This Christmas I escaped the heat and furore of Central Otago for the cold and wild winds of the SubAntarctic. I have always wanted to venture south, to experience an ocean voyage and to 'meet' the flora and fauna of New Zealand's southern most land masses. Previously I have spent a lot of time hiking on Stewart Island and even had a short stint minding nests (for our famous kakapo) on Whenua Hou / Codfish Island but the myth and legends of the islands further south have always intrigued me.
I was not disappointed. It is hard to put into words the sounds, smell (yes, masses of birds and seals are a bit 'pongy'), and sight of thousands of albatross, penguins, seals and sealions. It is also challenging to capture photographs that represent both the isolation and that also tell the story of islands that are teeming with life.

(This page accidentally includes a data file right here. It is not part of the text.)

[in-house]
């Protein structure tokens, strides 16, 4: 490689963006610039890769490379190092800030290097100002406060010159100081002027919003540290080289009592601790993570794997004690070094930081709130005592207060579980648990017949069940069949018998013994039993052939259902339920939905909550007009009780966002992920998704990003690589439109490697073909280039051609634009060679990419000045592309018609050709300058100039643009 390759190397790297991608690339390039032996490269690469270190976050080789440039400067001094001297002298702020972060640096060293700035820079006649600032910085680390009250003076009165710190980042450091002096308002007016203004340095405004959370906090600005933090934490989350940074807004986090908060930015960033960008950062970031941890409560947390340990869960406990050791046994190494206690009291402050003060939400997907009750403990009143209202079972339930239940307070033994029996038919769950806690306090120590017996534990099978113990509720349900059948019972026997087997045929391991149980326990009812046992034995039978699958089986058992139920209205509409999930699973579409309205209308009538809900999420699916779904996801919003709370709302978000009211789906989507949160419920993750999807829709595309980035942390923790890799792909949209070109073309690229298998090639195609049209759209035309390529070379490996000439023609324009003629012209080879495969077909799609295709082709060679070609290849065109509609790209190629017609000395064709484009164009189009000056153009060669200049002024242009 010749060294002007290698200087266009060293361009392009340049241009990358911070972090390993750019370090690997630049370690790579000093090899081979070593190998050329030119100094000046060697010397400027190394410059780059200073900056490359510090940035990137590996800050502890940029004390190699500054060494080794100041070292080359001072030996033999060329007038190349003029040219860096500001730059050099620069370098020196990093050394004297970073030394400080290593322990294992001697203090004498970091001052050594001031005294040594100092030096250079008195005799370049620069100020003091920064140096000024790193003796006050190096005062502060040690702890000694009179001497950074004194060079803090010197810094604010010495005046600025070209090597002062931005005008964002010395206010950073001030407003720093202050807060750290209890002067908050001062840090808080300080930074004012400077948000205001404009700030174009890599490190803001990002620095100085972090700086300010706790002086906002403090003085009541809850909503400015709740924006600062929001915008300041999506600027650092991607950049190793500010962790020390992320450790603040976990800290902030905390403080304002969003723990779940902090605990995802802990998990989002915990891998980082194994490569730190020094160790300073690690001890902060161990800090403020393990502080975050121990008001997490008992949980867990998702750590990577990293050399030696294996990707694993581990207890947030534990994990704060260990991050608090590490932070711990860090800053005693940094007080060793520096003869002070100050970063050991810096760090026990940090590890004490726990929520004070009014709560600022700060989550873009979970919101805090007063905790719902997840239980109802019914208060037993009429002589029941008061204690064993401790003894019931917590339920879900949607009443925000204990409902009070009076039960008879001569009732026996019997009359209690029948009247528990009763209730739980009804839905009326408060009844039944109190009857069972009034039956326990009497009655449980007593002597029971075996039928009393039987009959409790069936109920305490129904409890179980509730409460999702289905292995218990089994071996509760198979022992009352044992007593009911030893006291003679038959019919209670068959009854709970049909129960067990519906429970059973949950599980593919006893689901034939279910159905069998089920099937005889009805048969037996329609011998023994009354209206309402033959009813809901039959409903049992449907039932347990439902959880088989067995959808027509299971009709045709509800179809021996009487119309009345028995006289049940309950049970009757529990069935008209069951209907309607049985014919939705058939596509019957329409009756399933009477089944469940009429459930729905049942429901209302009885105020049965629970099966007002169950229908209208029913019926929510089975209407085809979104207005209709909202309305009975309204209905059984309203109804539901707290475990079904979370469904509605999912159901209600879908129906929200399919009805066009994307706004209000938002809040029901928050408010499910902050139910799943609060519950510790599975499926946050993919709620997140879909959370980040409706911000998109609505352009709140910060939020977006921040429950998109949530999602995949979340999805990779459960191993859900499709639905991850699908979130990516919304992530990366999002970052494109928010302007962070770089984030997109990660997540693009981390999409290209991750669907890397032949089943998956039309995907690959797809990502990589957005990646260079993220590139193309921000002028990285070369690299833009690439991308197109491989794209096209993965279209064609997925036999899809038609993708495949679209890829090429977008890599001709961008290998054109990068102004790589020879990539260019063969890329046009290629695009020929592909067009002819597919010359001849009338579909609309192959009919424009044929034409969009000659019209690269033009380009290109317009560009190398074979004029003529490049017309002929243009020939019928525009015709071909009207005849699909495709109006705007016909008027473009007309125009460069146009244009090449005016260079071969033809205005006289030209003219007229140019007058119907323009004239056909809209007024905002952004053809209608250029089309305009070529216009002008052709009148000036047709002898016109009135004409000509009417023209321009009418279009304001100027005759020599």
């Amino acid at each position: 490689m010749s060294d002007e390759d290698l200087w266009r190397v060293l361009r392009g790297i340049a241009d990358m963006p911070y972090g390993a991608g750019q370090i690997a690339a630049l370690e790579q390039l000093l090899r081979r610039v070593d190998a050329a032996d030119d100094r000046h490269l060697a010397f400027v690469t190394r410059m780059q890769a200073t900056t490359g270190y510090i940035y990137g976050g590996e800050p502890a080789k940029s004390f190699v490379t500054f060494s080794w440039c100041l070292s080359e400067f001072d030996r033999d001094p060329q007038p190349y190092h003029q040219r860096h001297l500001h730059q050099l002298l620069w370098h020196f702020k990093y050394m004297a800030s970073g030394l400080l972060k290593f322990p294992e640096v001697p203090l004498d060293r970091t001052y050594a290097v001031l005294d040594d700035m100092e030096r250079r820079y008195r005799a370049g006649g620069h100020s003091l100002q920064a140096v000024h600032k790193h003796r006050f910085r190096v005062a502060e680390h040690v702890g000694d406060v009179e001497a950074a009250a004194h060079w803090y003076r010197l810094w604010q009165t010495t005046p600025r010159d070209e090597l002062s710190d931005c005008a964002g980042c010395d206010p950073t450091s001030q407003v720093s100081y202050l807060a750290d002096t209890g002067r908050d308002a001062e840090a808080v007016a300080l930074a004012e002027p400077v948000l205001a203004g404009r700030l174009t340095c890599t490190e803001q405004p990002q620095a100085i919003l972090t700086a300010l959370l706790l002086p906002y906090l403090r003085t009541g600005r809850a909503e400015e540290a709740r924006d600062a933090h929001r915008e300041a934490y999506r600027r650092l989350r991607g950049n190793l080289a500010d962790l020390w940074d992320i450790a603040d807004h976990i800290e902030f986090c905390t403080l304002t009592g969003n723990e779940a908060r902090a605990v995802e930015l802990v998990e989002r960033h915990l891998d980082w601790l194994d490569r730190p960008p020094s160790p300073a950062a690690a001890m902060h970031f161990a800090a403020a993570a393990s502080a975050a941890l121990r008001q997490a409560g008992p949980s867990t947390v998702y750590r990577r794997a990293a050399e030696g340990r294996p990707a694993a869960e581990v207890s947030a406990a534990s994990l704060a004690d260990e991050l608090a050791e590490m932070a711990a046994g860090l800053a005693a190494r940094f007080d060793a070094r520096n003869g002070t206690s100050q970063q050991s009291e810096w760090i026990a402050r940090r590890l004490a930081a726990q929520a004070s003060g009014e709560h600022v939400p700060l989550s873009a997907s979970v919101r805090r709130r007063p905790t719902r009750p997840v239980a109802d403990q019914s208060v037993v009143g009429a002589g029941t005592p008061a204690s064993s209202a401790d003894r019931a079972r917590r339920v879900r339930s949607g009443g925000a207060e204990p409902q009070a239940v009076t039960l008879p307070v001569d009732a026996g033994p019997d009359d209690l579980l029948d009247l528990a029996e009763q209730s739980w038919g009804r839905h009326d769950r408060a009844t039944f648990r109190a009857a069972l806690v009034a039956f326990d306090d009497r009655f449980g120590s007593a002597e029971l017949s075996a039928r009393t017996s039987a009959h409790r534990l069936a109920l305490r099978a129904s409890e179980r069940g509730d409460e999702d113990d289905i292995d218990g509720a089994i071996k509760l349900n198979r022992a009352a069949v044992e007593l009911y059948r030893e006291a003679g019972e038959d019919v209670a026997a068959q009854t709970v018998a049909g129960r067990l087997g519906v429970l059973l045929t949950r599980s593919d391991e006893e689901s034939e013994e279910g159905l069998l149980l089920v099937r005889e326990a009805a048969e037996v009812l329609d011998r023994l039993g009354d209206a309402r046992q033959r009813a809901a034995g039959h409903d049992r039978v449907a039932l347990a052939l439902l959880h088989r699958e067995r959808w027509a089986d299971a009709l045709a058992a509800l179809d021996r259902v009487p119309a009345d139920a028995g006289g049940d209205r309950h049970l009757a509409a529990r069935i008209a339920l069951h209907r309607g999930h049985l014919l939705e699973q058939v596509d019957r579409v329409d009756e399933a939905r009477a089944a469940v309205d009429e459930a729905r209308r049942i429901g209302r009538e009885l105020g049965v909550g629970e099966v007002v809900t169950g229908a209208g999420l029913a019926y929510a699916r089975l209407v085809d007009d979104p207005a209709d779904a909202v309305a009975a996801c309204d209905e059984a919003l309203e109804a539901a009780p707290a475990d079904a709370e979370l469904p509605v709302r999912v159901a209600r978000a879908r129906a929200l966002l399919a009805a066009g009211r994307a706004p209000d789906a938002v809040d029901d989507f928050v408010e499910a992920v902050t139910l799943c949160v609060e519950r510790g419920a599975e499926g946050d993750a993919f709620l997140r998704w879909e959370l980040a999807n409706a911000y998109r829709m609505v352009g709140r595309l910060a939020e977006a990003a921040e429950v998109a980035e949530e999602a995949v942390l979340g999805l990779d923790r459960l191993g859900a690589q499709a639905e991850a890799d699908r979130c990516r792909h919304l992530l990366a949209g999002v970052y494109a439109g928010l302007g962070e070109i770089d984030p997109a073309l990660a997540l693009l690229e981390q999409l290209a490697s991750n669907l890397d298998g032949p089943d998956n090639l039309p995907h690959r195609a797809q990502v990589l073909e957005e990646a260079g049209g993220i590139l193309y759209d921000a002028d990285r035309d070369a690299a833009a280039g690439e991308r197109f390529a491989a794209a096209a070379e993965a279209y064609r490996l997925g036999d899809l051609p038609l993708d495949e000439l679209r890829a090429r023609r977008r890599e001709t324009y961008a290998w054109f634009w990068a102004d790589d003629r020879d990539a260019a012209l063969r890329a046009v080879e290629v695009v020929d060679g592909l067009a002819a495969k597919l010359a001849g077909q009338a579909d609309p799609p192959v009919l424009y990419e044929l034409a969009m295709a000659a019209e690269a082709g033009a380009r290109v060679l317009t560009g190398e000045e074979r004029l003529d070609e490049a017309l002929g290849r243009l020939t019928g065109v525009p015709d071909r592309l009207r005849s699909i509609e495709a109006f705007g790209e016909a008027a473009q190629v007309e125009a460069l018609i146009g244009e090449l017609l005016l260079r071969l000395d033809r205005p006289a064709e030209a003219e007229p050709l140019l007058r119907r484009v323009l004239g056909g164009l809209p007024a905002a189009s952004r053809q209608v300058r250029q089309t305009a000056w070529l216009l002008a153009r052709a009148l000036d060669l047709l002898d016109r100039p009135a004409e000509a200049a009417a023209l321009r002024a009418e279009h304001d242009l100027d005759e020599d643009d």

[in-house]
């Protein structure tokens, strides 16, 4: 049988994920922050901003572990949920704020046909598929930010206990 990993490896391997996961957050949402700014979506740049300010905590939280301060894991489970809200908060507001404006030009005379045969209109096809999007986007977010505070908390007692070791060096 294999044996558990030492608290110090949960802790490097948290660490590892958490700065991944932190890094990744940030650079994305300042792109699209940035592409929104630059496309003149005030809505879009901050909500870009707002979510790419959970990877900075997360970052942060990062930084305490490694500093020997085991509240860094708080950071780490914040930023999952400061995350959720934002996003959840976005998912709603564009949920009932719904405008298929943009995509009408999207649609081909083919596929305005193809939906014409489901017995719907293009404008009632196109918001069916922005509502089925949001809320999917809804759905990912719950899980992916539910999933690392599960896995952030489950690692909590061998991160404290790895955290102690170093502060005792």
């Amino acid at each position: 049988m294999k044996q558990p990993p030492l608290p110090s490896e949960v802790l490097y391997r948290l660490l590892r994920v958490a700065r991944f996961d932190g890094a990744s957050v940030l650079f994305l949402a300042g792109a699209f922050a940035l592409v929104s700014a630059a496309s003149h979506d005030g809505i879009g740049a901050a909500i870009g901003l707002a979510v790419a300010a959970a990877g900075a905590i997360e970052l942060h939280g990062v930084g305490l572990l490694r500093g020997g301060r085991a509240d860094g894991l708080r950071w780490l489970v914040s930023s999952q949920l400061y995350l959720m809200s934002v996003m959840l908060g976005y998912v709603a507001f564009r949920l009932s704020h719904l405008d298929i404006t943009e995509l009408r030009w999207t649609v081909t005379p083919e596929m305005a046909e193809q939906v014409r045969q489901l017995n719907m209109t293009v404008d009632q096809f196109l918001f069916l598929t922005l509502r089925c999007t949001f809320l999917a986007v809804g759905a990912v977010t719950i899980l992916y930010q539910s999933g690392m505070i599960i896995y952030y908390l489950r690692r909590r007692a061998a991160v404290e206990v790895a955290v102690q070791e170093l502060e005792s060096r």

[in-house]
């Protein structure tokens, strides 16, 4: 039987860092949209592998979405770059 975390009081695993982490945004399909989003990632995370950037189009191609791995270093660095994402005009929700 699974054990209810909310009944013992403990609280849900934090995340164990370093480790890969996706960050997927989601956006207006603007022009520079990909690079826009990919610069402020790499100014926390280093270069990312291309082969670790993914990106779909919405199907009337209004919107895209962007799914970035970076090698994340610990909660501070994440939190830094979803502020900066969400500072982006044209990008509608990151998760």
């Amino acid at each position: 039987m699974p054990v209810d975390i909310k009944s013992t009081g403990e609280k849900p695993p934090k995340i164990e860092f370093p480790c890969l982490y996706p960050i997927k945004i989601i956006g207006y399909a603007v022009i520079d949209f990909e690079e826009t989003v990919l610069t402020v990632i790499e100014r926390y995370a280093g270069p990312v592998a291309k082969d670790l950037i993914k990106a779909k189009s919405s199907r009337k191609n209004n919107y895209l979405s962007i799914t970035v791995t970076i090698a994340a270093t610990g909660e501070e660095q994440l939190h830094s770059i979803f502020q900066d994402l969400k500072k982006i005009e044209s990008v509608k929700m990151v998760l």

One of the greatest challenges of wildlife photography is to show dynamic relationships between animals - especially when there are so many of them! Images of Skua (predatory seabirds) hovering around penguin chicks, or giant petrel (another scavenging seabird) eating an injured live elephant seal or skua stealing albatross chicks and dropping them onto rocks were all part of my experience. However, many of these these dynamic experiences don't form part of the type of photography that I want to present to the viewer. While I see no need to sanitise nature I also see little benefit in shocking people and believe that it is too easy to be horrified by nature when a static image is shown. These images don't portray the dynamic, inter-related, and complicated behaviours required for survival.
Should photography shock?